The Memorable Mud
“Boys, I don’t know if you just heard, but we’re apart of f*cking history today!” That’s what I told my LRCN brothers in our prerace huddle. I couldn’t help myself. Hearing that USATF official announce those words mere minutes before the sound of the gun had my blood pumping. I’m still not even sure what the final count was, but looking at results, well over 600 men toed that soggy white line on the Lehigh University campus at 2:00 p.m. on December 14th, 2019. It’s tough to put into words what that anticipation felt like hearing that gun starter blow his whistle and raise his flag.
Easily one of my favorite moments of the year is that last stride out from the starting line, exchanging high fives with my teammates, while we circle around, arms resting on each other’s shoulders. Our minds were racing with anticipation for what our bodies were about to endure. With well over a day of on and off precipitation, that course would succumb to mother nature’s wet wrath. A few of the women found us before the start of our race, as we slid on our spikes, and shed our warmups. I vividly remember Mary Noel stating how muddy it actually was. Obviously, we knew it would be muddy. However, hearing about mud and actually suffering through it for over 30 minutes are two different animals. Trust me when I say that you can only prepare so much mentally for a course like that, in those conditions. What you can do, though, is accept the reality for what it is, lock your eyes on the ground ahead of you and make it hurt for something bigger than yourself.
There may not be many things more frustrating to a runner than not having quality footing, especially a race. So goes the sport of cross country. Cross country does not give a rat’s ass about your feelings, training plan, time goal, or crisp, clean uniform. I would venture to say most of the people who ran Saturday tossed the concept of time out the window and focused solely on being the toughest version of themselves. Not to mention the focus of not eating it on every turn greater than a 25-degree angle. This race took strategy in the sense that you had to think ahead about the turns that were coming. “Which side of the course do I stick to? Ok, muddy downhill coming. Stay light on the feet. Try and find what’s green and run on that.” As sloppy as the course was, quite possibly the largest pit of brown hell was right after the finish line. All I remember from crossing that line was hearing the race volunteers yelling, “Don’t stop in the mud! Keep moving guys!” I trudged over to the right, close to one of the medical tents, turned around, and looked for my brothers in the red and blue jerseys. Going against the grain, I stepped back towards the finish line, through the wave of human beings coming at me, to greet the boys and share a moment of, “Holy shit, we really just did that!” that we’ll never forget. Never until the day I die. The times, places, and results matter to us. The experiences though, man. Those we forever cherish.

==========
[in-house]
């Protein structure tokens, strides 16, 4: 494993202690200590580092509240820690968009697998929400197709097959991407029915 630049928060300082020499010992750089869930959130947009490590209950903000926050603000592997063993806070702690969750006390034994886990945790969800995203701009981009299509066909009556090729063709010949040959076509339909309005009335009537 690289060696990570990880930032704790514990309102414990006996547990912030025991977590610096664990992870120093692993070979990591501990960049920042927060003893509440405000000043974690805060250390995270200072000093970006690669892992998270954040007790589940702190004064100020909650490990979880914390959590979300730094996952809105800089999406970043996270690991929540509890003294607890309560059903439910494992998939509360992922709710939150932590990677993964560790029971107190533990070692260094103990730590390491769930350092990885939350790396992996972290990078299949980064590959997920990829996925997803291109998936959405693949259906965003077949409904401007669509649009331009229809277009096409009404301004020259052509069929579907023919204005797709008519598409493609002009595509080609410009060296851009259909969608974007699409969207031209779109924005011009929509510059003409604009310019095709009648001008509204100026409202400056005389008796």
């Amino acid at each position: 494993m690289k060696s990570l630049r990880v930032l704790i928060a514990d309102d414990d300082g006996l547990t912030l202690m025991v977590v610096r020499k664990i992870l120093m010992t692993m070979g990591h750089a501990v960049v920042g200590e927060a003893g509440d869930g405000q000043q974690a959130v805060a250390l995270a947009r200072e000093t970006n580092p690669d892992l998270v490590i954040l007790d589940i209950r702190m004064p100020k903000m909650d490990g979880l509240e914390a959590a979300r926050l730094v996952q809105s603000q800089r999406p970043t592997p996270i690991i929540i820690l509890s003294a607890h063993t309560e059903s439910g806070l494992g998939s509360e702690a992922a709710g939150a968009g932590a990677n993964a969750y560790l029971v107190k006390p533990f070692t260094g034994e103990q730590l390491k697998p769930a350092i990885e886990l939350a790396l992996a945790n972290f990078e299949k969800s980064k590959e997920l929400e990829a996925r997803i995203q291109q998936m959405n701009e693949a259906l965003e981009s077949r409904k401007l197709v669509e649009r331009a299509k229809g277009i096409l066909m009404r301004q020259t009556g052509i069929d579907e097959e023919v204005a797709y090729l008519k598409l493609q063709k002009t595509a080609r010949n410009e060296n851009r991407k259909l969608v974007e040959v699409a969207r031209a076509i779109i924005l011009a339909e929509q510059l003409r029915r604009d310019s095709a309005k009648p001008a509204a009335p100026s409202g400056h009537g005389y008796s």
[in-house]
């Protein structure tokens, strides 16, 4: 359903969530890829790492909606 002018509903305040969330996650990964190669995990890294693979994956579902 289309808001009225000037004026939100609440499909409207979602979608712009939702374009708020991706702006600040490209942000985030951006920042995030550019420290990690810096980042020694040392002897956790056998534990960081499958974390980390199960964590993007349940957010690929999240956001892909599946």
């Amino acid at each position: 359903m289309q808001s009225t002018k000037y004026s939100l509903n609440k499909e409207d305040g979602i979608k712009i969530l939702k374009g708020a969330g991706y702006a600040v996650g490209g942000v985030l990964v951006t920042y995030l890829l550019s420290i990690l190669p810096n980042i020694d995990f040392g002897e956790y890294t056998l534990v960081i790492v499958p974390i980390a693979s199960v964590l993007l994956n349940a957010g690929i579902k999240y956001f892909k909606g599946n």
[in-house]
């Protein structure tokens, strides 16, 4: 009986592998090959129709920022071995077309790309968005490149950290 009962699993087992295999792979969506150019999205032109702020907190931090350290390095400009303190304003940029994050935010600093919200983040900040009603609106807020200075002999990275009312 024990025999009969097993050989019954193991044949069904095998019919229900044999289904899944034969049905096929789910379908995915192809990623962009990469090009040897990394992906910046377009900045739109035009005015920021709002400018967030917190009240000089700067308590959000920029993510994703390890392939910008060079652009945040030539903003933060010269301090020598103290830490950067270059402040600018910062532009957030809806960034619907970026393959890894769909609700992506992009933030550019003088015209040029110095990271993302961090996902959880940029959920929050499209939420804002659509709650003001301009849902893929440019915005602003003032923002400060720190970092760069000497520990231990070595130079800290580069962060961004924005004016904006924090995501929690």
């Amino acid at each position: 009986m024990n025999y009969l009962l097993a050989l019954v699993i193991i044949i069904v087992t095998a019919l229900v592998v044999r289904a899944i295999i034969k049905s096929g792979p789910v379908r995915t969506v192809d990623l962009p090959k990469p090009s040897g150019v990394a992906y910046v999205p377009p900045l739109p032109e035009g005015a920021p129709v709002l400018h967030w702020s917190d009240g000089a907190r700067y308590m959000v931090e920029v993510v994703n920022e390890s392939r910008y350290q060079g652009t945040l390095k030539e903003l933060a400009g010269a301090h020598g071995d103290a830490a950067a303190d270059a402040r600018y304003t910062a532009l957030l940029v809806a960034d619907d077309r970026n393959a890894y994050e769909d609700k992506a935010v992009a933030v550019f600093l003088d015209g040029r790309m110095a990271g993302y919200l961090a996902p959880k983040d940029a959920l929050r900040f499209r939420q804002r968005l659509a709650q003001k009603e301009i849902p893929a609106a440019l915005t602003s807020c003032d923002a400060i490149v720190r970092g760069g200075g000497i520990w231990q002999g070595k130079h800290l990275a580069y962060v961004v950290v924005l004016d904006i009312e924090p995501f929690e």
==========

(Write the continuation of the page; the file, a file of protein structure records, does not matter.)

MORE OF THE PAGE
I’d be a fool not to mention how electric the dance floor was later that night. Of course, after we had cleaned up, threw on some holiday sweaters, and consumed a few adult beverages. That’s LRCN. Fun on and off the course.
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